Clubs say new Champions League fairer and more lucrative

Tue Sep 6, 2016 10:24am EDT
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By Brian Homewood

GENEVA (Reuters) - European clubs are anticipating another windfall after changes to the Champions League and say the new system will be fairer as well as making them richer.

The European Clubs Association (ECA) said it expected revenue from the Champions League and Europa League to jump from 2.35 billion euros ($2.62 billion) per season to around 3 billion euros from 2018-19, when the changes, announced by UEFA last month, come into force.

ECA chairman Karl-Heinz Rummenigge also ruled out talk of a breakaway Super League in the foreseeable future, saying the clubs wanted to remain united.

European soccer body UEFA has rearranged the slots in the lucrative Champions League group stage in favor of its four top-ranked leagues, guaranteeing them four places each.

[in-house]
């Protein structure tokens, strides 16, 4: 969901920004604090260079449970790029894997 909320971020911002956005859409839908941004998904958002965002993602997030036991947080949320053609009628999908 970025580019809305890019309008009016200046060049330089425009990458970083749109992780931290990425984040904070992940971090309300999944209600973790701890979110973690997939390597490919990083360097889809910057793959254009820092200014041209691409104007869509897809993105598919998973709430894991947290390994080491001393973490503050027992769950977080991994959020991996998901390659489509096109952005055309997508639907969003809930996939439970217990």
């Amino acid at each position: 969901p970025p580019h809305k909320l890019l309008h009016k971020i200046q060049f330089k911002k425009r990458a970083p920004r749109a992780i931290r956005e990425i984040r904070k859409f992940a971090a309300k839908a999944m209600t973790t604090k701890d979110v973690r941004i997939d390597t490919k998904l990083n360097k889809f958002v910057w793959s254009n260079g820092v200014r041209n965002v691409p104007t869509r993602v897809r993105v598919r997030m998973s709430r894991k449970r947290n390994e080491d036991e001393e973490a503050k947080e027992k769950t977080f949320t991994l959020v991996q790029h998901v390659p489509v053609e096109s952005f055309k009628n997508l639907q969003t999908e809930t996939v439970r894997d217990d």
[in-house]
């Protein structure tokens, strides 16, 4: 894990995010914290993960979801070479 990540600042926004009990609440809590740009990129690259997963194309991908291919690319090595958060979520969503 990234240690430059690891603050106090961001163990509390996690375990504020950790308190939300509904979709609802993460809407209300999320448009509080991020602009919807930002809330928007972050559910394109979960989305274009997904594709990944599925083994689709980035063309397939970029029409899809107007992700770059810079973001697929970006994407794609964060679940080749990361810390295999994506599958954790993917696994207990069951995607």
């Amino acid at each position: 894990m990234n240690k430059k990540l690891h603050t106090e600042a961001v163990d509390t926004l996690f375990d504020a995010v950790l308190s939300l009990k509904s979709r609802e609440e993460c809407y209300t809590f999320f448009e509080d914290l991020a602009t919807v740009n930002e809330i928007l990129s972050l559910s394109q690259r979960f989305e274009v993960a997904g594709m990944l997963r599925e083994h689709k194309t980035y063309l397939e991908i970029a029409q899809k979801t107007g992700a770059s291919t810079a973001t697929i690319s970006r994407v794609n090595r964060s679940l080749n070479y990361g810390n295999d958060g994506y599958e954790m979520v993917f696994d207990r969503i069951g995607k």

It also announced changes in the distribution of revenue among clubs, with more emphasis on their historic sporting results and less on the value of their television market.

The changes left UEFA open to criticism that they had acted in favor of the biggest clubs, thus only increasing the gap between the most powerful and the rest.

But Rummenigge said on Tuesday that the changes, which will apply to European competitions from 2018 to 2021, represented "a good compromise."

"I believe there are no winners and no losers. The new concept is not a revolution, it's just an evolution, and I'm convinced that everyone will benefit," he said.   Continued...

European Club Association (ECA) Chairman Karl-Heinz Rummenigge arrives for a news conference after ECA's 17th General Assembly in Geneva, Switzerland, September 6, 2016.  REUTERS/Denis Balibouse